As you can see, Outlander easily meets the criteria Robert Thompson sets forth for Quality TV.

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Another expert:

Dorothy Swanson  (Viewers for Quality Television) argued that “A ‘quality show’ is something we anticipate before and savor after. It focuses more on relationships than situations; it explores character, it enlightens, challenges, involves and confronts the viewer; it provokes thought and is remembered tomorrow. A quality show colors life in shades of grey.”

This show does focus on relationships, provokes thought, and despite the frustration of some fans lets us see life and our characters as complicated imperfect people and their life choices in “shades of grey”.  We anticipate each episode and savor after (how many times have you watched the print shop, lol).  I anticipate re watching these shows for years to come just like I re read the books.

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Amateur critics

One of the interesting phenomena I read about when researching this topic was the rise of amateur critics due to the easy accessibility afforded by the internet.  I guess I should consider myself one of these at this point!  I watch and continue to watch Outlander because it continues to hold my interest and I am fascinated by the creative choices that are bringing my favorite characters and stories to life.  The characters and story are recognizably Outlander and yet, uniquely it’s own entity and I am enjoying the hell out of coming along for the ride this team of hardworking creatives is taking me on.  Will this story last forever? Yeah, I think it will.

 

 

 

 

 

 

 

 

 

 

 

 

 

 

 

 

 

 

 

 

 

 

 

 

 

 

 

 

 

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64 thoughts on ““The show lives forever…” a mid season reflection on Outlander Season 3

  1. Adi Tamir

    Well, you did it again Beth. So much good information and I love reading your blog. I am one of those people who started watching without having read the books. Then I started reading the books. I love reading them but I have the feeling I should stop and just watch this season and allow myself the luxury of just enjoying the TV series and then going back to the books. I don’t want to compare. I just want to enjoy the TV series and value it for what it is. Anyway, thank you for putting it all together for me. I just pray that they don’t stop, and continue to have all the seasons that this epic story will allow.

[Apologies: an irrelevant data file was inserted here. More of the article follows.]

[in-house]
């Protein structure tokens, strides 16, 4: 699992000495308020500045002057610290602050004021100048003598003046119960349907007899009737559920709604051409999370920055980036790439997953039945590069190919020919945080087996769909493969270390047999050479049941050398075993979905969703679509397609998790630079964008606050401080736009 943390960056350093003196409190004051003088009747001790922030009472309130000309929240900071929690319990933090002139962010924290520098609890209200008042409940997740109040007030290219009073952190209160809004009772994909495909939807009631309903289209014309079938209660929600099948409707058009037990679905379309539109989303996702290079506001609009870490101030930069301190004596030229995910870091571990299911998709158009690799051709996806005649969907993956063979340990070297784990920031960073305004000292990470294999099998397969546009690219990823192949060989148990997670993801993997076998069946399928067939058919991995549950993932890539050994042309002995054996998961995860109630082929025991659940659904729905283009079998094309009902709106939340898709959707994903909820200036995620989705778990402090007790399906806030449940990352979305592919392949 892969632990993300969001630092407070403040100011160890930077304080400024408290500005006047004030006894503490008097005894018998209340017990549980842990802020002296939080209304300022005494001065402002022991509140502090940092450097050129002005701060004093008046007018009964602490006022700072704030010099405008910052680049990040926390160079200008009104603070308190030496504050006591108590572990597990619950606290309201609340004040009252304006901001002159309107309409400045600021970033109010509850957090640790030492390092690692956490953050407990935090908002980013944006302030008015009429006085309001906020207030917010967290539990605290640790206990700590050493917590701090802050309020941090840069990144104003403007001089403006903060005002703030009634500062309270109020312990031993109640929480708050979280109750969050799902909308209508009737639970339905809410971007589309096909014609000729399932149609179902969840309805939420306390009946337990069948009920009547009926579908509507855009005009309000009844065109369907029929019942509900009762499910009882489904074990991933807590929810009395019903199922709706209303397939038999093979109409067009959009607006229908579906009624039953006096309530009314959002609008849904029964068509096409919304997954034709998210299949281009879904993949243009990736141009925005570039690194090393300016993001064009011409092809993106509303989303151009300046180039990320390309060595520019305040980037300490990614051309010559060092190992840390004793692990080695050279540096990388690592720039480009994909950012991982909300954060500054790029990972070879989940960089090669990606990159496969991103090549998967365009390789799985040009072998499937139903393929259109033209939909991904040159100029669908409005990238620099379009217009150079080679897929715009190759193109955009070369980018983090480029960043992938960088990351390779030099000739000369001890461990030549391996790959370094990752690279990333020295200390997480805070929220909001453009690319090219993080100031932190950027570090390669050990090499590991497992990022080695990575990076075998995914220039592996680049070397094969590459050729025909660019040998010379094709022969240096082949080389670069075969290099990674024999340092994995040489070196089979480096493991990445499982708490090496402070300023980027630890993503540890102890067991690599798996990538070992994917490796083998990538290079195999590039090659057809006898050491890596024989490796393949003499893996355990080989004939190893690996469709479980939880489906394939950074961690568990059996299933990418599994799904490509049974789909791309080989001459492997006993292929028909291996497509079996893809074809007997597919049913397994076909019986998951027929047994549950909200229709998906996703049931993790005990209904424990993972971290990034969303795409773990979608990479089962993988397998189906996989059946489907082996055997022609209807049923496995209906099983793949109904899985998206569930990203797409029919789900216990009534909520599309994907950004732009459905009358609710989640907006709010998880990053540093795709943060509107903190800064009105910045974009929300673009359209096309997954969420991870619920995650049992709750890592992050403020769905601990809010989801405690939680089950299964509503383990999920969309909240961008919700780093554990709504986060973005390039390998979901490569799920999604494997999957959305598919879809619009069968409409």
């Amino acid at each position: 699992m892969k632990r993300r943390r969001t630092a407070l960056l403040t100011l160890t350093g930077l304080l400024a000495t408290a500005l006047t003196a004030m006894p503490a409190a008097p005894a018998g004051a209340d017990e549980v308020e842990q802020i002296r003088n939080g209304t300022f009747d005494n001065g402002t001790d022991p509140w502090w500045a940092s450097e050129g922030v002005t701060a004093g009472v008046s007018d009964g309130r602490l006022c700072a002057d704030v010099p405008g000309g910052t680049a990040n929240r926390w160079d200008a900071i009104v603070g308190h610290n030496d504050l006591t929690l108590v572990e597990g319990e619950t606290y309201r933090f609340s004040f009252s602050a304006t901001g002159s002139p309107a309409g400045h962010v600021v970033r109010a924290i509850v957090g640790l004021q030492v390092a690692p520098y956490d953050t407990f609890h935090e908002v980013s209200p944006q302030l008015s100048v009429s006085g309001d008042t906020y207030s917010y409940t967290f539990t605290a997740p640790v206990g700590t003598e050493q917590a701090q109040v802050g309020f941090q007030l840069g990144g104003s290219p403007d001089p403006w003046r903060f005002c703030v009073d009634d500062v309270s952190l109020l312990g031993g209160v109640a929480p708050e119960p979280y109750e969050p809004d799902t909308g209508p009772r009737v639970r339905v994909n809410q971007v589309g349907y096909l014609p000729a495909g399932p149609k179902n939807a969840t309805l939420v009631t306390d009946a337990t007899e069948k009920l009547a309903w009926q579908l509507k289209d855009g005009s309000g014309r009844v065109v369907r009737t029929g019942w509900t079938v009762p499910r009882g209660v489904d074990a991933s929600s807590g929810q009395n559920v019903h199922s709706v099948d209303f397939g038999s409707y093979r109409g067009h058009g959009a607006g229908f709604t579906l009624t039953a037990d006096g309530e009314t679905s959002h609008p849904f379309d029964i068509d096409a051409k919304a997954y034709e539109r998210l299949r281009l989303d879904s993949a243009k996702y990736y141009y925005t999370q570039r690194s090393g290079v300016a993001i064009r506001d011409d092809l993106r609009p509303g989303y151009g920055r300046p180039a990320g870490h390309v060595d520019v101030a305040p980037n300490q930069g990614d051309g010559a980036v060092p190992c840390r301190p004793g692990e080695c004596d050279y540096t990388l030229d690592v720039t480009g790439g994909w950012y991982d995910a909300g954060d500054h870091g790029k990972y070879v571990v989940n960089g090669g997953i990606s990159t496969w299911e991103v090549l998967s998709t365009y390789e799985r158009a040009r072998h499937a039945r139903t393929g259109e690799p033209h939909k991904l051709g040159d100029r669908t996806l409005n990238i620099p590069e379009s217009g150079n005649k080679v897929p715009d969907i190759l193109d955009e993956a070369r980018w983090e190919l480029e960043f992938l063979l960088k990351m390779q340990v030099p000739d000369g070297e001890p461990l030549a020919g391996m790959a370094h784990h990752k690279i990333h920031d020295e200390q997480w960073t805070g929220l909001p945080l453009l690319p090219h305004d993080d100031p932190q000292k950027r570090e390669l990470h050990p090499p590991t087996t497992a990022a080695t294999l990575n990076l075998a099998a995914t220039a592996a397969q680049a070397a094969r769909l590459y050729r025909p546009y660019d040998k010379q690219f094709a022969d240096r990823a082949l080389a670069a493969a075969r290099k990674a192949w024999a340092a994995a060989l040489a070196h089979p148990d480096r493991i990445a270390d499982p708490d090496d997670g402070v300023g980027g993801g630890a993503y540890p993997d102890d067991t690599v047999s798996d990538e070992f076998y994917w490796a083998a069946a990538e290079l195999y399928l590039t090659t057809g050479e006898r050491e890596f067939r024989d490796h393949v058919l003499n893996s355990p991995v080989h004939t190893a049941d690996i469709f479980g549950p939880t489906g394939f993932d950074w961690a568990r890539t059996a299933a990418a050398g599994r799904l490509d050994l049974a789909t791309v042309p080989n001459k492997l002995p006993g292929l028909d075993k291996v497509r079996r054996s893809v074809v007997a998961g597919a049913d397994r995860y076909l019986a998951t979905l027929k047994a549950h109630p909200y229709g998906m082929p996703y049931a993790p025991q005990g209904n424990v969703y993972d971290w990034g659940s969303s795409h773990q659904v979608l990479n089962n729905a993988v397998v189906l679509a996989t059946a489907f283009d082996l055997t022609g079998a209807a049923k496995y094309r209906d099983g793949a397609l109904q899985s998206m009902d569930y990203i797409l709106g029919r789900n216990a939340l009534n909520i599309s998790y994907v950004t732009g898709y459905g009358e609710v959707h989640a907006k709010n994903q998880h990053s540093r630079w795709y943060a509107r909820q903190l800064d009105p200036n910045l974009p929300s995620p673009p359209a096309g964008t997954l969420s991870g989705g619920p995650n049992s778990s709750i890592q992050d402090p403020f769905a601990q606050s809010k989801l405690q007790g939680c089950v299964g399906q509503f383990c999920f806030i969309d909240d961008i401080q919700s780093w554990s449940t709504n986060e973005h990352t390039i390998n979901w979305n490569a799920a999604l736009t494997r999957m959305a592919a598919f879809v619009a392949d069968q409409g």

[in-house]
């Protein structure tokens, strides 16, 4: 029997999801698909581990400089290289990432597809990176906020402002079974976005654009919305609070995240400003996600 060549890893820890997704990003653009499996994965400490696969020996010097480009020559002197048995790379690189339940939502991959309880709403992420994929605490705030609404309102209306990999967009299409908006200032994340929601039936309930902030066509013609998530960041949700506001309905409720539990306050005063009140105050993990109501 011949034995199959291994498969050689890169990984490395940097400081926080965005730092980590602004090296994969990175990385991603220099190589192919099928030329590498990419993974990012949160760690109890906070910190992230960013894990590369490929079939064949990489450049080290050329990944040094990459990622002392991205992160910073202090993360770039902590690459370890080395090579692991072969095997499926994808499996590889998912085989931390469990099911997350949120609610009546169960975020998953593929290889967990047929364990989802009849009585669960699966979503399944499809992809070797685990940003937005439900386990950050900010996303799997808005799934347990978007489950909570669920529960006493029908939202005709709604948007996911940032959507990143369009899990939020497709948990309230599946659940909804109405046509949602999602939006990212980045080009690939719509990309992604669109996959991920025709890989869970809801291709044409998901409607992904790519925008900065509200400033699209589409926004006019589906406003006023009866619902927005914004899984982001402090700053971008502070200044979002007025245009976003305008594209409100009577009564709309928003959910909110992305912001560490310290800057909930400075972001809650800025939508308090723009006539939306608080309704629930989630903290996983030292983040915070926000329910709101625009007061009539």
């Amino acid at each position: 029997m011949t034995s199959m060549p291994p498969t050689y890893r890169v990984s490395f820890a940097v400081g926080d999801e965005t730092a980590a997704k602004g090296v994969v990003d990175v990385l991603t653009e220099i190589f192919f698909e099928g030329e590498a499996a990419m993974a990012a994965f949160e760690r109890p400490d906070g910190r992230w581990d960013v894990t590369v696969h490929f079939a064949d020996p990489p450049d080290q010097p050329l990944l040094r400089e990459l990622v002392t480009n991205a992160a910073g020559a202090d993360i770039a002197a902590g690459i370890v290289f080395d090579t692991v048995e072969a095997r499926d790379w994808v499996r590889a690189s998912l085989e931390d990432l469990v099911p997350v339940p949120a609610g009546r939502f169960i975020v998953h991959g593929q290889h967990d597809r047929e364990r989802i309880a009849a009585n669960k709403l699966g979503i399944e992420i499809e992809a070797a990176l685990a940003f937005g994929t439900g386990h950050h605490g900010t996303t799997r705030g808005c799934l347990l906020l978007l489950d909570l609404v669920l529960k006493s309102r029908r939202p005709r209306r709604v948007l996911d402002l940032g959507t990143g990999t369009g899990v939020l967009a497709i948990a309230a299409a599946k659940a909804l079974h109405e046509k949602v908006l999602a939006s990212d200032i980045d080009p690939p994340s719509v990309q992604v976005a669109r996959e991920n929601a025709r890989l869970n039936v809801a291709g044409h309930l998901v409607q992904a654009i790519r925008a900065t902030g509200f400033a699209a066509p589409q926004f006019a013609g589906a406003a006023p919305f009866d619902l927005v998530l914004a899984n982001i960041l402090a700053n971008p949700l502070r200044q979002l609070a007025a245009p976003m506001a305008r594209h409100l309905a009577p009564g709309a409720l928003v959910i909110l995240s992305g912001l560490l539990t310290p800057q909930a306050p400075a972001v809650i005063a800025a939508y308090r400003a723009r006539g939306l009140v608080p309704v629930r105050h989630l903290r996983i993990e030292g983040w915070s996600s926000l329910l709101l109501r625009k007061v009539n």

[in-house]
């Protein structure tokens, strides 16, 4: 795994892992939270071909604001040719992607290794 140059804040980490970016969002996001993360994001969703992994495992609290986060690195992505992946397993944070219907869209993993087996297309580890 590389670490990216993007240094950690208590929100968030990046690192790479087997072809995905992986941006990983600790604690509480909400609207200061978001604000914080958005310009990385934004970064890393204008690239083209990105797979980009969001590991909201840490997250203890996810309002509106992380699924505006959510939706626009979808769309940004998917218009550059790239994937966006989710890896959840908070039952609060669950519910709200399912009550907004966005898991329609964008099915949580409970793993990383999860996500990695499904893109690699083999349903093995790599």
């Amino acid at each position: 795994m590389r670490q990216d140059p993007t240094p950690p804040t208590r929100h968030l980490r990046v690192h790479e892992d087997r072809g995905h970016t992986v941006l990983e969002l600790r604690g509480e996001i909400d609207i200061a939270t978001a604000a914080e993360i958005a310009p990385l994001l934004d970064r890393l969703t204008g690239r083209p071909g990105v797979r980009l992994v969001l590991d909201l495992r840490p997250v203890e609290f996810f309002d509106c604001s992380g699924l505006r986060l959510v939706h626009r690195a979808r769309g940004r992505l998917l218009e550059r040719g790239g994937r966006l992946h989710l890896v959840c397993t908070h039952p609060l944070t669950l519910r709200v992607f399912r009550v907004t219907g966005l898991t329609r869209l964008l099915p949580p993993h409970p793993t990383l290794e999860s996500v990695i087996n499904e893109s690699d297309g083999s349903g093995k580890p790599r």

2. Anne Hetherington

    This post makes my heart sing, particularly after your previous “will wait and see how this plays out” re: 306 . Love it!

  3. Mary Kay

    Thoughtful essay, Beth. You got it right. Outlander definitely checks all the boxes for quality TV. It must be considered as a whole, not just in episodic format. One of the Compuserve contributors has been advocating patience and waiting an extra week to view new episodes in pairs. (I admire her self-control!) As a book reader, she enjoys the show more.
    Also, another series that meets Thompson’s requirements is China Beach, written by our own Toni Graphia. We are so fortunate to have our books in such gifted and talented hands.
    Thanks!

  4. Your research might not have been exhaustive, but it was thorough enough to make my brain hurt. That’s a GOOD thing!! LOL It means that what I’m reading or hearing is deep enough that I am grateful someone else did the work while I am able to reap the benefits. I am continually amazed at the passion of the fan base. I, myself, came to the books late. I can’t even believe that I hadn’t heard of them since they are so “me”. But, once I found them, I gobbled them up with intensity, and that intensity has never waned. I still refer to chapters, passages, etc. almost on a daily basis. There’s just so much THERE. I love hearing that we will always have the books. I might just have to be buried with them. Ha! And now…now, we have a show that will live forever. I am beyond grateful. Even when I do not agree with a twist or turn or change or tweak…none of that is a “deal breaker”. I hope the cast and crew know just how much we appreciate what they have done and are doing. And thank YOU, Beth, for your dedication and hard work to produce a blog about the importance of Outlander in so many lives. – Dawn